Reading, like other types of art appreciation, is intensely personal. So what appeals to people is going to depend on who they are. It depends on what is happening in their life at any given moment. On what has happened to them over the course of their personal history and what makes them feel any number of things. The value of art, when it comes to being appreciated by the beholder makes the person consuming it part of that process. Failing to appreciate that integral part of the process is done at your own peril.
So it appears we’re in one of those booklr renaissance modes. Don’t get me wrong, I do love when these kinds of discussions
happen because that’s how I found a lot of my tumblr friends, but it all seems
so very cyclical and I’m frustrated by it.
And I feel this way largely because I have
found my crew. When people say they feel like booklr is dead, I shake my head
because I struggle to keep up with my friends and their content. If they are so alive, how can booklr be dead?
True, some of this despondent sentiment comes from bloggers who
have been here for years who very legitimately feel sad that many of their old
friends have left (I feel that too), but there are new people who are filling
those gaps. New bloggers who are creating content and chatting left and right.
Go find them. Befriend them.
today’s lesson is:
Find your crew.
Everyone is looking for something different
from this website, so finding friends will look different for everyone, but
here are my tips:
Seek out the smaller blogs. Following big
blogs won’t make you friends. I’m not saying it’s impossible, but it’s simple
math. When you have that many followers it’s hard to keep up with everyone.
There are many great and wonderful people who run large blogs and by all means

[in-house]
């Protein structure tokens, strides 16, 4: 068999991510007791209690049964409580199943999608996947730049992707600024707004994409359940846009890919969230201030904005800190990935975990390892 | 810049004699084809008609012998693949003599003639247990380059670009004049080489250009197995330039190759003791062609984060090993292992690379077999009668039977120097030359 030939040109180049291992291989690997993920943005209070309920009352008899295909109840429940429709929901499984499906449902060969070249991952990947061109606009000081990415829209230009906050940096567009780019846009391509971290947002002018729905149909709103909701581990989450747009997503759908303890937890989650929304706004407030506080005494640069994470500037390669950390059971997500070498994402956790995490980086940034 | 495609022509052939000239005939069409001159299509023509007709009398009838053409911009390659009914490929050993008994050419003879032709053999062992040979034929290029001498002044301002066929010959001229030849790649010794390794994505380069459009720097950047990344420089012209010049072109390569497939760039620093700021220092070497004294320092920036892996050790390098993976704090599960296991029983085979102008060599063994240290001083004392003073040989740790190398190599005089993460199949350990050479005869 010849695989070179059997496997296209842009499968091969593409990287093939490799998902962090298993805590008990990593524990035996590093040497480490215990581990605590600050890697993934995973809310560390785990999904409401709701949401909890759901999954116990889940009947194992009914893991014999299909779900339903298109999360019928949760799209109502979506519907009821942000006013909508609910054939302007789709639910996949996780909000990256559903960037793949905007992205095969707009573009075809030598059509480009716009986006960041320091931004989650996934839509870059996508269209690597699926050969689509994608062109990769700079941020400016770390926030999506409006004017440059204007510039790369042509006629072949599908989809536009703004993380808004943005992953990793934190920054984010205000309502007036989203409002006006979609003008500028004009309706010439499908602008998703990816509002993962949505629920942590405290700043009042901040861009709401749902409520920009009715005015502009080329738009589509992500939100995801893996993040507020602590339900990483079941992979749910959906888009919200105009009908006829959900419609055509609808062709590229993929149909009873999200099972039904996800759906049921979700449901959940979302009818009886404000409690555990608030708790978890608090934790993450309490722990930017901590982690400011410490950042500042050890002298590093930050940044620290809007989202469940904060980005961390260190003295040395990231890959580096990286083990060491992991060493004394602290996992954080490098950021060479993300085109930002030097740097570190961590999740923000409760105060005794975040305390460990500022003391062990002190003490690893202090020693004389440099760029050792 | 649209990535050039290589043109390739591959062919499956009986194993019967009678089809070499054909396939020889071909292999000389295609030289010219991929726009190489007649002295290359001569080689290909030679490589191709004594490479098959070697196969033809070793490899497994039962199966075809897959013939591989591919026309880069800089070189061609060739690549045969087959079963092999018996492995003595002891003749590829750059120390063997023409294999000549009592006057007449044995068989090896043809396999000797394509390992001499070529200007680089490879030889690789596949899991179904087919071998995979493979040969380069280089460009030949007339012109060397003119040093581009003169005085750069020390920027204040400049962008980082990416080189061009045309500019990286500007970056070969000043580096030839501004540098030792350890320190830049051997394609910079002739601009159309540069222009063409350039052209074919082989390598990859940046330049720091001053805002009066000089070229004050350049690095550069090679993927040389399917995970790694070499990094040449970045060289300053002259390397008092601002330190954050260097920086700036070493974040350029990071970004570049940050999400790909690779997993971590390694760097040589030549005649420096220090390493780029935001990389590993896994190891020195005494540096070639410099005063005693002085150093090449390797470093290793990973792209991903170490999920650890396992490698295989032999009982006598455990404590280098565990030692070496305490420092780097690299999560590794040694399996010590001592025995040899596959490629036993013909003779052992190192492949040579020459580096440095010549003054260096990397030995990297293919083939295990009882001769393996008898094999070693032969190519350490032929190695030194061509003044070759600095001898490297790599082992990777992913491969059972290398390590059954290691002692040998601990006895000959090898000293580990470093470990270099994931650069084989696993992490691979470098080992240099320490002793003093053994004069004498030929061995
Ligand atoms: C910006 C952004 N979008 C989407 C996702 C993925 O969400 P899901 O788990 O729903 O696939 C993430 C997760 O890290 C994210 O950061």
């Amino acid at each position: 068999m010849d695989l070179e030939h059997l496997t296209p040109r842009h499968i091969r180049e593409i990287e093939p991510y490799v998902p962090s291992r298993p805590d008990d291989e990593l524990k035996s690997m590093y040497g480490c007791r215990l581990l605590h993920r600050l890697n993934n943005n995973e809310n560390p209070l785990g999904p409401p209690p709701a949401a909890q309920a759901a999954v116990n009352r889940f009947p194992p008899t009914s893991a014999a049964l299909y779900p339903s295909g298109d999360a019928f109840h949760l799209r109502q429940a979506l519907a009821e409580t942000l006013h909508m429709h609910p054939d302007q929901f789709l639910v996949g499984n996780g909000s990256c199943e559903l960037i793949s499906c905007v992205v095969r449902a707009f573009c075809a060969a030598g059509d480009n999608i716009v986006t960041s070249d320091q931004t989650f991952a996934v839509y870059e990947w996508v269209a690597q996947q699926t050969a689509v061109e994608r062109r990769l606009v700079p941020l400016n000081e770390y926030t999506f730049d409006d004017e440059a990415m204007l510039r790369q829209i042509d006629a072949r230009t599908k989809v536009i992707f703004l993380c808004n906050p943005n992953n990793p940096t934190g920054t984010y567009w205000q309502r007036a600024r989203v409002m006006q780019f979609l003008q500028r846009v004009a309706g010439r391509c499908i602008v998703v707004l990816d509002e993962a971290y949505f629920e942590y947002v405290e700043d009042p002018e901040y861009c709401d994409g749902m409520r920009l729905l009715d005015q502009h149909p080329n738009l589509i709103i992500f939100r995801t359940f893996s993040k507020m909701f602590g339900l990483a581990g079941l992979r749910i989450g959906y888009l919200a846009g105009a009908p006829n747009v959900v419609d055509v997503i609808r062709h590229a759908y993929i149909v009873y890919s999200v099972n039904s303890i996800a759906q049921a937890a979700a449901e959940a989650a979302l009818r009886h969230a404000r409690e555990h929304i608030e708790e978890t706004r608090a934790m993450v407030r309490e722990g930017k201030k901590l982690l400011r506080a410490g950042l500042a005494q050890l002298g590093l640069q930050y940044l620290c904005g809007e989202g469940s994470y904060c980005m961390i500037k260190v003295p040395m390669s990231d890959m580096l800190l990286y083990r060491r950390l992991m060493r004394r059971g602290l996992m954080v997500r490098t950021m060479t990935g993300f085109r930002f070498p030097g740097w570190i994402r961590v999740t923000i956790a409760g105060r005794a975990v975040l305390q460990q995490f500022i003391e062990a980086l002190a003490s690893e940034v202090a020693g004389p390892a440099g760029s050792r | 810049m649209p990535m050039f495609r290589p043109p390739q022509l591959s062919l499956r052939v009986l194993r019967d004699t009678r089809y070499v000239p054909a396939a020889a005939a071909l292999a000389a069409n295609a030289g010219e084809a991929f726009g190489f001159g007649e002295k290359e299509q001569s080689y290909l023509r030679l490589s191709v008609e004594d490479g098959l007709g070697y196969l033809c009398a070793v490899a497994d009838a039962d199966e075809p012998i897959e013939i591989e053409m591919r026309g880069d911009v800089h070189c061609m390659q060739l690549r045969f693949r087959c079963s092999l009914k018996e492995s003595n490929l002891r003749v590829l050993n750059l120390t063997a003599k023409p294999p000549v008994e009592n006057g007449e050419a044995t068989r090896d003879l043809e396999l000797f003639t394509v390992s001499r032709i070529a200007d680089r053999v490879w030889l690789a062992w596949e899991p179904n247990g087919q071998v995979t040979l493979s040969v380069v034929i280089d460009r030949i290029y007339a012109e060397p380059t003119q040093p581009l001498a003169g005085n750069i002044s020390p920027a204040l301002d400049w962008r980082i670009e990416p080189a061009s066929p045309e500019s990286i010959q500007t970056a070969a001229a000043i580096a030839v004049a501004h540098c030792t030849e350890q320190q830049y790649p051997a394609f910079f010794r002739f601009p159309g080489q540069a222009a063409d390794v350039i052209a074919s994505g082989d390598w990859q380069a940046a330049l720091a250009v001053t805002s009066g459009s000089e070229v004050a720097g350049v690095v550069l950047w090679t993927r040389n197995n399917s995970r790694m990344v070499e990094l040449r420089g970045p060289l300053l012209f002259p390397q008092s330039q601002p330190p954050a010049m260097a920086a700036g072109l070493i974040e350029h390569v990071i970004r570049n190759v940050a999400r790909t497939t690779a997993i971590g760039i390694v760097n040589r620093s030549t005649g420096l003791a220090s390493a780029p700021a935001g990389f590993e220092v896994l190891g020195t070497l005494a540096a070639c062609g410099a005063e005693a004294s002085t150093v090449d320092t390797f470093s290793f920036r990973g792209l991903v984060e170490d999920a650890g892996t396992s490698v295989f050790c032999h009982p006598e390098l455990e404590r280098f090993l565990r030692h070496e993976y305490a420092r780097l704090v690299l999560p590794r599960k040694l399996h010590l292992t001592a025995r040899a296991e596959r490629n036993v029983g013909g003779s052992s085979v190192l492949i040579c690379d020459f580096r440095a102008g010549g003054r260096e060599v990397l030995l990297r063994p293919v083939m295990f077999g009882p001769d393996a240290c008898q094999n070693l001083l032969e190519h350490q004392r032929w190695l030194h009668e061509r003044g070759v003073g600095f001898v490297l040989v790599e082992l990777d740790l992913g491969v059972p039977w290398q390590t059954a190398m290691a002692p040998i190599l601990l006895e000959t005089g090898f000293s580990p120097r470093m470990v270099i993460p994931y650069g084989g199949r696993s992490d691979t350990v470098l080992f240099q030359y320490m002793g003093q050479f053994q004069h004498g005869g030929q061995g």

follow them, but if you want friends, your best bet is the smaller blogs.
Look for blogs that start the
Look for blogs that send asks. Look for blogs that play tag games. Look for
blogs that participate in challenges (especially the 100 Days of Booklr challenge).
These are bloggers who are doing things and befriending people–and they’ll
likely want to befriend you too.
Keep track of people. If you’re bad with
names (like me), write shit down. Everyone feels good when they’re called by
name or tagged in something relevant to their interests. At one point, I kept a
spreadsheet with my mutuals and their names and what books they liked, etc.
because I knew I had a bad memory for that. You don’t have to be that
nerdy about it, but making the effort can go a long way in building
Search the booklr tag. I look through the recent booklr posts at least once a
day. If I see someone posting a question or asking for
recommendations, I do my best to respond. Sometimes I’ll just boost a post
because I know I have followers who will jump in. I find a lot of new posts,
blogs, and friends this way–and you can too!
(Tangential related) Find fresh
Maybe booklr feels dead because it feels stale, like people are all reblogging
the same posts for the hundred-thousandth time (literally). To fix that, don’t just rely on your
dash because that’s going to be a feedback loop. Look for new posts on the
booklr or other tags. A) it’s new stuff that no one has seen before and B) it’s
supporting smaller blogs who may not get seen otherwise! Win-win! Doing this
won’t necessarily build you a crew (it can help though), but I think it’s crucial to making booklr
feel alive again so that’s why I include it here.
A couple last things to remember: not
everyone you try to befriend is going to click with you and that’s ok. But I do think that we all
can find friends on here and friends are what makes booklr a community. Just
sometimes you have to be very deliberate about building that community for
yourself. And also, there’s nothing wrong with being anxious about talking to
people and wanting to just be a lurker. You can still make a difference. Stick
to the last two tips and let smaller blogs feel loved with your likes and
reblogs. Good luck!